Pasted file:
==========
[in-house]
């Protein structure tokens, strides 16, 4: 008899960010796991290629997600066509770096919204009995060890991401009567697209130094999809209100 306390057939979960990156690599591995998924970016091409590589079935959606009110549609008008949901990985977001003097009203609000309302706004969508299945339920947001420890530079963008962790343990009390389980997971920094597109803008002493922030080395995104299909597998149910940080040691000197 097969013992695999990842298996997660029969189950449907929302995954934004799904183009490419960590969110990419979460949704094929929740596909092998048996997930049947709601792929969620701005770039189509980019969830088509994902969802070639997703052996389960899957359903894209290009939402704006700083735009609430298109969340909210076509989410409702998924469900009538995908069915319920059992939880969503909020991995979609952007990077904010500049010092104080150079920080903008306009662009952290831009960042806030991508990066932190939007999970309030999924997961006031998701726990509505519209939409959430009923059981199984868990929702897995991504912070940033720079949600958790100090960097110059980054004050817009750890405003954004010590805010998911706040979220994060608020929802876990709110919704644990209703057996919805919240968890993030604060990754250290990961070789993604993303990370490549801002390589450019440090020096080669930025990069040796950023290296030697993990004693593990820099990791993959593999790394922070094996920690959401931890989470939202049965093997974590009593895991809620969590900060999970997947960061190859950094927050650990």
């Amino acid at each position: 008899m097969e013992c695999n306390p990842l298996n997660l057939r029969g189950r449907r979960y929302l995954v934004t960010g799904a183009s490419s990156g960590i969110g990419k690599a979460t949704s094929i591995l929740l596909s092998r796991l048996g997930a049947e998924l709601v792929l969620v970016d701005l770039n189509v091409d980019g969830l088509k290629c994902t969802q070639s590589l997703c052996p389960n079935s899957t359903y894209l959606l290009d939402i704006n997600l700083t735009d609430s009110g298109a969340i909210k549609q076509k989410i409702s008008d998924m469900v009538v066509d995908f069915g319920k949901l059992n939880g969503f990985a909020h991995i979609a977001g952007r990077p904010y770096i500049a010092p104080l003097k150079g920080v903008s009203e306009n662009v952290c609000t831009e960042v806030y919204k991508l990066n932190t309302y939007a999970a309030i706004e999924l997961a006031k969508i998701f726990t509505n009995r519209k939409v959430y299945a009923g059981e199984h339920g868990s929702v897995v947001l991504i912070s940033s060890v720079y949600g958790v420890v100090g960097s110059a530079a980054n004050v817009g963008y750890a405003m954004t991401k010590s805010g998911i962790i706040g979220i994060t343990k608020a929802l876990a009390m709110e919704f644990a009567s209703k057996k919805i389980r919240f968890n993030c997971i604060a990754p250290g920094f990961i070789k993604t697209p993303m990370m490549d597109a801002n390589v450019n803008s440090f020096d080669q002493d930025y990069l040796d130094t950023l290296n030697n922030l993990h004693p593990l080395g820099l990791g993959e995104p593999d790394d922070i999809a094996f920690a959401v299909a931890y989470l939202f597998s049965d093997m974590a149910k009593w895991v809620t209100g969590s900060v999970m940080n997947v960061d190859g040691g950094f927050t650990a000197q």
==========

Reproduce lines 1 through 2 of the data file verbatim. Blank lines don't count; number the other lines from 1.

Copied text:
[in-house]
């Protein structure tokens, strides 16, 4: 008899960010796991290629997600066509770096919204009995060890991401009567697209130094999809209100 306390057939979960990156690599591995998924970016091409590589079935959606009110549609008008949901990985977001003097009203609000309302706004969508299945339920947001420890530079963008962790343990009390389980997971920094597109803008002493922030080395995104299909597998149910940080040691000197 097969013992695999990842298996997660029969189950449907929302995954934004799904183009490419960590969110990419979460949704094929929740596909092998048996997930049947709601792929969620701005770039189509980019969830088509994902969802070639997703052996389960899957359903894209290009939402704006700083735009609430298109969340909210076509989410409702998924469900009538995908069915319920059992939880969503909020991995979609952007990077904010500049010092104080150079920080903008306009662009952290831009960042806030991508990066932190939007999970309030999924997961006031998701726990509505519209939409959430009923059981199984868990929702897995991504912070940033720079949600958790100090960097110059980054004050817009750890405003954004010590805010998911706040979220994060608020929802876990709110919704644990209703057996919805919240968890993030604060990754250290990961070789993604993303990370490549801002390589450019440090020096080669930025990069040796950023290296030697993990004693593990820099990791993959593999790394922070094996920690959401931890989470939202049965093997974590009593895991809620969590900060999970997947960061190859950094927050650990």